Soundari Sindy | Photo credit: special arrangement

Women’s racing in Chennai reached a climax on March 13, 2022 with the first of its kind Biker Babez Club All Women’s Dirt Race at Camp Kumizhi Dirt Track in Vandalur, designed and created by Sindy and endorsed by the Federation of Motor Sports Clubs of India (FMSCI). “Social media helps spread awareness of motorsport opportunities in the city. Now there are so many riding clubs and women are a force on two wheels,” concludes Sindy.

Sandhiya Dass, vice-president of the club, has co-organized events to emphasize the safety and independence of female riders. This includes detailing simple technical fixes on the way to easy repairs. The best part of being a member of an all-female riding club is the networking and knowledge sharing, Dass says. They guide recreational cyclists on how to handle, maintain and ride a bicycle. This way, they don’t need to hire mechanics for simple maintenance of their bikes. “Our women’s dirt run event in March was a great success and we have another women’s event with simple, trainer-taught stunts coming in July,” says Dass.

At Chennai Royal Riders Motorcycle Club, members believe in “Trust. Stroll. Pride’. The club has covered 1,00,000 miles on the road in 15 years, with a roster of 300 members. Club captain Paul Moses talks about scenic rides everywhere: trails in Tamil Nadu, weekend rides on along the East Coast Road, and across the Himalayan tracks, often for a cause.

Biker Babez Club All Women's Dirt Race

Biker Babez Club All Women’s Dirt Racing | Photo credit: special arrangement

Moïse explains: “We have tried to spread the message of good helmet wearing, mental health and more recently the Corona awareness programme, with an emphasis on the use of masks, social distancing and work. in community. He adds that the group “emphasizes safety first”, urging riders to invest in proper riding gear and helmets.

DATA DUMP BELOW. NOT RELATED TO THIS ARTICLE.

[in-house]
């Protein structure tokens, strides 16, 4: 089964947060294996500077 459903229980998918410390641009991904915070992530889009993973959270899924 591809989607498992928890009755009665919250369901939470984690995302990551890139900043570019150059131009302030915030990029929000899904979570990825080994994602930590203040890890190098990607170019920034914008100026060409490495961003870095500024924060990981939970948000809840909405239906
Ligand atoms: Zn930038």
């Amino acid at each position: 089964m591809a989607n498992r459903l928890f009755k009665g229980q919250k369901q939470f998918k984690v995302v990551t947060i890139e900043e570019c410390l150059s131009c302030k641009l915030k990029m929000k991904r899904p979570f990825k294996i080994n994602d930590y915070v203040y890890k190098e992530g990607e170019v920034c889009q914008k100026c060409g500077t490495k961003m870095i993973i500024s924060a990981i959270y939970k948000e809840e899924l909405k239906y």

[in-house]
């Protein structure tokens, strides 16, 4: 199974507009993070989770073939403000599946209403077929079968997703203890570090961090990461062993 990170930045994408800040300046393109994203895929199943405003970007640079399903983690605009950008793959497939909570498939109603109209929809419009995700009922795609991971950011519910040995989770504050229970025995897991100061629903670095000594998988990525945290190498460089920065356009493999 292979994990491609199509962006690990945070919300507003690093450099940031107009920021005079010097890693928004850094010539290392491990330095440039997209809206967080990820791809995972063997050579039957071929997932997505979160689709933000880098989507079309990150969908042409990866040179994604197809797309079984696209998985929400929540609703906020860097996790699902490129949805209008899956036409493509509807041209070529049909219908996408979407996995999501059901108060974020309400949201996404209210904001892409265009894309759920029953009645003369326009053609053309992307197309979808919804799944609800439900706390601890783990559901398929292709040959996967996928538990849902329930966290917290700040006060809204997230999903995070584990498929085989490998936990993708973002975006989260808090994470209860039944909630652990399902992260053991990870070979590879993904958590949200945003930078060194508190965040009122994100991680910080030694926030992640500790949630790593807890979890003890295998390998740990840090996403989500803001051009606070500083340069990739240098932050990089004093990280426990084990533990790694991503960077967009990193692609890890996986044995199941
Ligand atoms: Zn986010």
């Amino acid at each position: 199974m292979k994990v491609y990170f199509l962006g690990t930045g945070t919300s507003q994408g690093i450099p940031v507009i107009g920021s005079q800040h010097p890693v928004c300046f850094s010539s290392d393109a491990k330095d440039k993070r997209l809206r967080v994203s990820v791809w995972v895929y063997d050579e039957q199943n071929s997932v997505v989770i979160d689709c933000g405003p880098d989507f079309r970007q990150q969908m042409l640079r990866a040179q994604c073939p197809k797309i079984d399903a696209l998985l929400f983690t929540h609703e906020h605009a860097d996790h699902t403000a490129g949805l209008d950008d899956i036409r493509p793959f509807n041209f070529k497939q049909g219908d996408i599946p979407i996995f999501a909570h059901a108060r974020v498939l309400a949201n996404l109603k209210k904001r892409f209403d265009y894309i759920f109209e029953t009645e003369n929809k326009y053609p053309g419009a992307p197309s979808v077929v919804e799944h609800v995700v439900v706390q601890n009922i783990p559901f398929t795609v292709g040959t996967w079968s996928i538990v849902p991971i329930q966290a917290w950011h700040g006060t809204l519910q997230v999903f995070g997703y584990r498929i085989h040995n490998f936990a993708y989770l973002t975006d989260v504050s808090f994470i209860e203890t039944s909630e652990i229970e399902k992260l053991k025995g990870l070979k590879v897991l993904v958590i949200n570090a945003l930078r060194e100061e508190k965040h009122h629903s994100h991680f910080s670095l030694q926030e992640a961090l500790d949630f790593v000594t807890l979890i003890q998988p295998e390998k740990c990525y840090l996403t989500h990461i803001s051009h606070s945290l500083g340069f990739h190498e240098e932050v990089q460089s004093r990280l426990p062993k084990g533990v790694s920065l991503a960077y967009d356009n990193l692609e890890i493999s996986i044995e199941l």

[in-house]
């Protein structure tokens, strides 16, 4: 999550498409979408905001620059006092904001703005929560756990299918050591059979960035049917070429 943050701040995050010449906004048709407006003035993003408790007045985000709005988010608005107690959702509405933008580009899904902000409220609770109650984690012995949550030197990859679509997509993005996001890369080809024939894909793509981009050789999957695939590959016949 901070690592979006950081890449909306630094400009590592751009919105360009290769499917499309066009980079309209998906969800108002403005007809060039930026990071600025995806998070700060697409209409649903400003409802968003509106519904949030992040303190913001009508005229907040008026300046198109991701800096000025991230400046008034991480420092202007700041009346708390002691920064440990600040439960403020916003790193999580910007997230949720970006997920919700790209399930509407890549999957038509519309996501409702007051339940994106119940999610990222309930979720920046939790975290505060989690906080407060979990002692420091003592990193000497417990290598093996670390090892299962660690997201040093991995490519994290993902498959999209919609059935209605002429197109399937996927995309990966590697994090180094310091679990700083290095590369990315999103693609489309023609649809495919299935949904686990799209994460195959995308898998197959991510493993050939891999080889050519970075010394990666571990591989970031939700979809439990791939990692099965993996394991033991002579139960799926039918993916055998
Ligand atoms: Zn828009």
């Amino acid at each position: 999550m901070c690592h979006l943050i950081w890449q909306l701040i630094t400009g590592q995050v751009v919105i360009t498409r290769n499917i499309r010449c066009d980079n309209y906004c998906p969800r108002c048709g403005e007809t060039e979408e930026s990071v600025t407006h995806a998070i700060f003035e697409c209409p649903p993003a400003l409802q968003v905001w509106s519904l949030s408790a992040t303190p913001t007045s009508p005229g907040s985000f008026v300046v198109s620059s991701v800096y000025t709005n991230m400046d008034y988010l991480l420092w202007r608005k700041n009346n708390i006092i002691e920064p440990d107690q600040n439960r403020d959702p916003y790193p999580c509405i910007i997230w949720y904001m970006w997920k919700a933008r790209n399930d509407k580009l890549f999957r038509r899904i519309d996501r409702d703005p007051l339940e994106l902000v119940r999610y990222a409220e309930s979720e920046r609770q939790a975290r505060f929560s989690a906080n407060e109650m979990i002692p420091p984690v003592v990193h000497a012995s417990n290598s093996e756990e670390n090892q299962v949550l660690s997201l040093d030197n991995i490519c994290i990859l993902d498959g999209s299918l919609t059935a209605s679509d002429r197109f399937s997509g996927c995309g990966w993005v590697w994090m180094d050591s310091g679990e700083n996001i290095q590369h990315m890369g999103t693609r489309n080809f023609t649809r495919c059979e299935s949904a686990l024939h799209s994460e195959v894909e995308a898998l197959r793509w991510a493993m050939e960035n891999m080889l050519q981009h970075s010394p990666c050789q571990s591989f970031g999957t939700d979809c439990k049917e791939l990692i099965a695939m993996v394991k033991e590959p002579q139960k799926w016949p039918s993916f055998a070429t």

For most riding clubs in the city, the events help to network between clubs and make new travel plans. But Eashwaran and Moses agree that the highlight of the riding calendar is Rider Mania, hosted by Royal Enfield in late November in Goa.

Meanwhile, in Chennai, the Distinguished Gentleman’s Ride, has dapper riders criss-crossing its routes once a year, to raise money for a cause. The ride started in 2014, in Chennai, to raise funds and awareness for prostate cancer research and also highlight the importance of men’s mental health. This year’s event saw many female riders, as all the women’s riding clubs in town are happy to let women ride.

For East Coast Riders member Sumanth Chaganti, working on his bikes has been second nature for over 20 years. With a collection of over 80 motorcycles, which is now down to over 60, he used his property in Krishnagiri to house and work on his bikes. “In Chennai, time corrodes the chrome of the vehicle and you have to work on it many times, and after a while you can’t replace a lot of parts,” he says. Helped by a few technicians, he has successfully restored vintage bikes, and is now part of several WhatsApp groups, “mainly to search for spare parts and parts that are not available on the market“, he explains.

Ticket to ride

Madras’ love affair with motorbikes dates back to 1953. The Automobile Association of South India (AASI) office on Mount Road, a small Art Deco building in a fairly large complex, was the location of a race between Rex Strong, an Englishman and K Varugis, an Indian. The race was run from Chesney Hall on Commander-In-Chief Road to the Catholic Center, Armenian Street. MA Chidambaram, who was then President of the AASI, felt that it was better for motorsport to have its own body and for the Madras Motor Sports Club to be formed.

The first race meeting, held on 25 October 1953 at Sholavaram Airstrip (an unused World War II airstrip), saw cars and motorcycles share the track – a five-lap race for motorcycles and sports cars, a three-lap relay for motorcycle teams and a handicap lap relay for cars. The event ended with a test drive with a hard and soft reverse in the marked space, zigzagging, stopping at the garage and restarting the engine. The fastest man was John Dye, who lapped around 72mph for one lap on a Triumph Twin.

Wiley C. Thompson